Optimal Hamstring Training
From Charles Poliquin
Get faster and prevent injury by optimally training the hamstrings. The most commonly injured muscle by athletes, the hamstrings, makes up as much as 37 percent of all serious sporting injuries, and nearly one-third of these recur within the first year after a return to the sport. In addition, muscular imbalances between the quadriceps on the front of the thigh and the hamstrings on the back also cause the general population a lot of pain and suffering.
A new study in the Journal of Strength and Conditioning Research shows how to avoid all this trouble, improve performance, and get better-looking legs by training the hamstrings correctly. Researchers compared muscle damage as measured with MRI after an eccentric leg curl exercise and a lunge to identify which part of the hamstrings were being worked.
One problem with this study is that it compared an eccentric-only leg curl that used a 120 percent of the 1RM load with a body weight lunge. Neither the load or the type of contraction were equal. So, comparisons are a stretch, but the results did reveal some interesting findings that can be placed in context to guide us.
The eccentric leg curl worked the semitendinosus that is the middle hamstring muscle to a significant degree, whereas the lunge did not. The semitendinosus has the longest muscle fascicle length. This is important because it means it produces forces over large length ranges and at high shortening speeds because it has a large number of simultaneously contracting, serially arranged sarcomeres.
The lunge exercise worked the adductor magnus and the biceps femoris long head significantly. This is likely because lunges require greater hip extension moments when the hip is flexed, activating the biceps femoris to a greater degree. The leg curl used a 15° fixed-hip flexion angle, which is why it only minimally trained the biceps femoris long head in this exercise.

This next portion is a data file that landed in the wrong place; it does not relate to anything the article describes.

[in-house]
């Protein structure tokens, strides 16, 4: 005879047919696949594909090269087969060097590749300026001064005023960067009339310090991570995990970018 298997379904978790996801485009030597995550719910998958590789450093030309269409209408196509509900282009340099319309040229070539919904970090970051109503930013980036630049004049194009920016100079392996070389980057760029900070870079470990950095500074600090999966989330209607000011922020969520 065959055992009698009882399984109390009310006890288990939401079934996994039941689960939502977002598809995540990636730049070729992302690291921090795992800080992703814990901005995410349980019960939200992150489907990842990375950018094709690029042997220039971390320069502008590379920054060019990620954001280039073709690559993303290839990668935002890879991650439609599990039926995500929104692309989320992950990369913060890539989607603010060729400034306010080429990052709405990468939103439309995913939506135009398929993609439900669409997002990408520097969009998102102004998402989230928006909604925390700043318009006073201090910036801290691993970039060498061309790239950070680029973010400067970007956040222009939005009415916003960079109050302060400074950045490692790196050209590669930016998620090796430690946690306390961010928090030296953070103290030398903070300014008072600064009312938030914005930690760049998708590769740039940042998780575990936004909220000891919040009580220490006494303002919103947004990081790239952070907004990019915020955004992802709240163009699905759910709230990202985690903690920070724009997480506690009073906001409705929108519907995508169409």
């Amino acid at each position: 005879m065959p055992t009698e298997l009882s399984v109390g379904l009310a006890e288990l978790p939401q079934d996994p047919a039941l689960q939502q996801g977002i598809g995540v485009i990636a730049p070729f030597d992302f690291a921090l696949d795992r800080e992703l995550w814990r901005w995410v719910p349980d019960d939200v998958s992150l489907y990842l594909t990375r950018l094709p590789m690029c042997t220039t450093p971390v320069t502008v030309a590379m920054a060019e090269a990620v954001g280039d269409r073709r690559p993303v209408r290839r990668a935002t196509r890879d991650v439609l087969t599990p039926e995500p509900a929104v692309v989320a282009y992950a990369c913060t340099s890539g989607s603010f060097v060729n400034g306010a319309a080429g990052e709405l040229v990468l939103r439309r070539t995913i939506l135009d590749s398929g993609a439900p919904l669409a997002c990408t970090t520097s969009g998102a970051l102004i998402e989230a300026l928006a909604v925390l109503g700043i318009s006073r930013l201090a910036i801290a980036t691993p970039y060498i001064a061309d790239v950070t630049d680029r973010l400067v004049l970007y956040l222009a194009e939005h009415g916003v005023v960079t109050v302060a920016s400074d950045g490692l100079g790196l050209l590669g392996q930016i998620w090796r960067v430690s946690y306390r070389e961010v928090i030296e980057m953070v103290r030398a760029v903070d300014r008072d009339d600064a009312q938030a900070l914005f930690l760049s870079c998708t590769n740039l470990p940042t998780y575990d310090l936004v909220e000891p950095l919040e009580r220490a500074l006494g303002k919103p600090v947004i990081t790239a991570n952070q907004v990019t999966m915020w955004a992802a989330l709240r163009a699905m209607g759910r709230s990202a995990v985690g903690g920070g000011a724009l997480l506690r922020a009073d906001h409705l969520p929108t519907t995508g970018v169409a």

Take away a few points to improve your hamstring strength and musculature:
• When training the hamstrings with a leg curl, they function as a fast-twitch muscle group, responding well to low-rep, tri-sets to activate more motor units. You want to use three different foot positions in order to enhance the training effect: Do one set of leg curl with the feet inward, one set with them neutral, and one with them pointing outward—all for 4 sets with 4 to 6 reps.
• Lunges are not the ideal exercise for getting results with the hamstrings. They should certainly be trained, however, if for hamstring development and strength, a better focus is on Romanian deadlifts, reverse hyperextensions, glute-ham raises, and good mornings.
• Assuming you do full-range of motion deep squats, the ideal strength ratio for the hamstrings and quadriceps is a front squat 1RM that is 85 percent or a little bit more of your back squat 1RM. If it’s lower, then you have a structural imbalance and will likely benefit from unilateral split squats and step-ups.
• Eccentric loading, as used in the leg curl exercise in the study, is a powerful tool for training the hamstrings and preventing injury. Instead of doing an eccentric-only leg curl exercise, try lifting the weight with both legs and lowering it with just one.
• Be sure to load effectively. Unless you’re deconditioned, body weight loading isn’t going to do much good for training the hamstrings. As mentioned, the hamstrings are primarily fast-twitch fibers, so they require a heavy load to produce adaptation.
To read more and get a hamstring training program, read Fast Track to Bulging Hamstrings.
Mendiguchia, J., et al. Nonuniform Changes in MRI Measurement of The Thigh Muscles After Two